If the issue is not severe, there are some ways to help thaw your pipes safely. If the line is easy to access, you could use a hairdryer, space heater, or another source of gentle heat to melt it slowly. Never use a blowtorch or other source of open flame or intense heat to thaw a pipe. Not only is this dangerous, but it may cause more damage to your pipes than the freezing has already done.
If you cannot reach a pipe — for instance, if your lines lie hidden behind your drywall — you can try thawing it with ambient heat. Turn up your thermostat by a few degrees, and the pipe may eventually thaw. We don’t recommend doing this unless advised by your plumber. If the pipe in your wall has burst without your knowledge, you could cause water damage and flooding in your home. You may want to shut your water line off temporarily as you attempt to thaw your pipes. This action will ensure that any water damage is minimal and will reduce pressure in your plumbing.
How to Keep Pipes from Freezing
As the saying goes, an ounce of prevention is worth a pound of cure. Let’s take a look at how to prevent frozen pipes.
The most common time that pipes freeze is when you’re away during the winter. When you’re away, your pipes sit unused. The water in your system isn’t flowing, which increases the likelihood that it will ice up. Furthermore, most people turn the thermostat down (or even turn their furnace off) when they leave for an extended trip. This alteration also increases the chances your pipes may freeze by lowering the ambient temperature of your home.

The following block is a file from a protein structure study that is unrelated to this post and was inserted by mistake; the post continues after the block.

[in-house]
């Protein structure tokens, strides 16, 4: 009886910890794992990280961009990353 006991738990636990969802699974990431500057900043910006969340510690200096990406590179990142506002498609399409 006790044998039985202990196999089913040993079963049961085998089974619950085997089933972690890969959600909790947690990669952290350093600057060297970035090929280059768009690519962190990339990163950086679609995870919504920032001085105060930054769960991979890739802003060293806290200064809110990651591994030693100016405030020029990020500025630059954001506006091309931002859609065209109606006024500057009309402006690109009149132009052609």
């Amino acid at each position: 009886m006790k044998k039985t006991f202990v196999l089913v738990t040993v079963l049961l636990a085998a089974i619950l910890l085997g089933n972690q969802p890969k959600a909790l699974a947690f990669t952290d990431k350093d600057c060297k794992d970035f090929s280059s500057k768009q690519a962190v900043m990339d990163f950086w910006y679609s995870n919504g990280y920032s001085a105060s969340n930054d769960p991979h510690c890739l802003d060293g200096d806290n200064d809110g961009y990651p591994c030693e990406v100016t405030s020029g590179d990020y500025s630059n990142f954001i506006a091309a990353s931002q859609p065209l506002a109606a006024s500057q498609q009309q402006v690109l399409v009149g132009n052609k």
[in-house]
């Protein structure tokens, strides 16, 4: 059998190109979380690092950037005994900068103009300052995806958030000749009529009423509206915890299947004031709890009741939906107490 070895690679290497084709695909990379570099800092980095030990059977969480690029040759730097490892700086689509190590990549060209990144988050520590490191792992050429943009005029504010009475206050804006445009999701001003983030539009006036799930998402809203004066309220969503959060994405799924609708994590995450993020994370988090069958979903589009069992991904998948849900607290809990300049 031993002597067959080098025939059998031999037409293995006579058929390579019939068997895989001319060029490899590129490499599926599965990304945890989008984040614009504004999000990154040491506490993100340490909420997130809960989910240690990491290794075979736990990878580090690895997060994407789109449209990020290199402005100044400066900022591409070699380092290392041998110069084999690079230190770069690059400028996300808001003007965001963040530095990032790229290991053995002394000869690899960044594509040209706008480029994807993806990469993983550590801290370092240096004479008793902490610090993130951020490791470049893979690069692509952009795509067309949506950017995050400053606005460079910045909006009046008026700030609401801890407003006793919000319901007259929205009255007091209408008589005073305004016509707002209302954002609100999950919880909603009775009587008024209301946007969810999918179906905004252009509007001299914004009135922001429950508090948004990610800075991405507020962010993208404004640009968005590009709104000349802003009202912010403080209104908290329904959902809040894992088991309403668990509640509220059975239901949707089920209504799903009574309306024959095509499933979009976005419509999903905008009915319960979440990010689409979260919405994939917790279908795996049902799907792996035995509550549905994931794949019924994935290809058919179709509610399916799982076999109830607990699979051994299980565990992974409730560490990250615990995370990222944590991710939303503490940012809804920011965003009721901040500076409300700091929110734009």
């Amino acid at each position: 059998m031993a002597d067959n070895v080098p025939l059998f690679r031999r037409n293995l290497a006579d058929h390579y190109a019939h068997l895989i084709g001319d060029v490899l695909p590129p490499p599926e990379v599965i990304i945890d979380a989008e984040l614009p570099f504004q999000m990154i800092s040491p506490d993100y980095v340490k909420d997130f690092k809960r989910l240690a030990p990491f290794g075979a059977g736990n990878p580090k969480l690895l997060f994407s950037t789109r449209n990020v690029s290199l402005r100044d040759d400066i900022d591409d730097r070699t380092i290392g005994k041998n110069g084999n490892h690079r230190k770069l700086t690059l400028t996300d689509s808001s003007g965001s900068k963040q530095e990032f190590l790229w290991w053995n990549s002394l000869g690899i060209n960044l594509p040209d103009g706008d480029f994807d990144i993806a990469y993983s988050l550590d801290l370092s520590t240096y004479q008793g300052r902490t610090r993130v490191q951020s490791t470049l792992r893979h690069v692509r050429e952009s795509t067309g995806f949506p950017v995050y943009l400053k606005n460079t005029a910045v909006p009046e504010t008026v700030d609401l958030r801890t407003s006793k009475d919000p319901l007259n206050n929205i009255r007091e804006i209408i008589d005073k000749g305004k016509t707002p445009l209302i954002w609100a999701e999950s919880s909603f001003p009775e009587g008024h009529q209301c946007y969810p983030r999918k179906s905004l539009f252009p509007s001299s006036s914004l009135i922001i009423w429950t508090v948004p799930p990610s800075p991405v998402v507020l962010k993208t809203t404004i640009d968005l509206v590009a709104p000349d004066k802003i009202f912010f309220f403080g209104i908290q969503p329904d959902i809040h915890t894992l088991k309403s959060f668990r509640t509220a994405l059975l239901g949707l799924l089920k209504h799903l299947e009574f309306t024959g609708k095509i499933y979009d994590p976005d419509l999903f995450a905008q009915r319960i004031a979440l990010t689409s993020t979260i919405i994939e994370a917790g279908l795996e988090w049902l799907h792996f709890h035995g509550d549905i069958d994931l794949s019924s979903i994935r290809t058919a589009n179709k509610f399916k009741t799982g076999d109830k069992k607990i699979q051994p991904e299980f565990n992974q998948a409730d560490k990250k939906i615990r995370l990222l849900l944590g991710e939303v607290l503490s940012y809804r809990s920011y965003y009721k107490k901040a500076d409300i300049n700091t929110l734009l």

You can significantly reduce the risk of pipes freezing while traveling by shutting off your water supply before you leave. If frozen pipes have been an issue for you in the past, you may also consider installing additional insulation around problem areas. There are many products available specifically for heating or insulating pipes. Our plumbers can help you select the right option for your home.
Which Homes Are Susceptible to Frozen Pipes?
Homes with outdoor plumbing fixtures such as faucets for garden hoses and underground sprinkler systems should drain their systems or have them blown out by a professional as needed each Fall. Be sure to leave the valve open for outdoor faucets. This open valve will allow any remaining water room to expand within the faucet. Otherwise, the remaining water may freeze, damaging the faucet.
Older homes may be particularly susceptible to frozen and burst pipes due to poor insulation or poor plumbing system layout. If frozen pipes seem to be an issue for you each year, you might consider renovating your home to improve insulation or redirect problem pipes away from areas exposed to cold.
Frozen pipes are an issue that many homeowners face each winter. Fortunately, there are steps you can take to prevent the problem altogether. You can avoid costly repairs in the future with a bit of preventative maintenance.
Check out some of our related plumbing tips!
What is a P-Trap, and why is it an essential part of your plumbing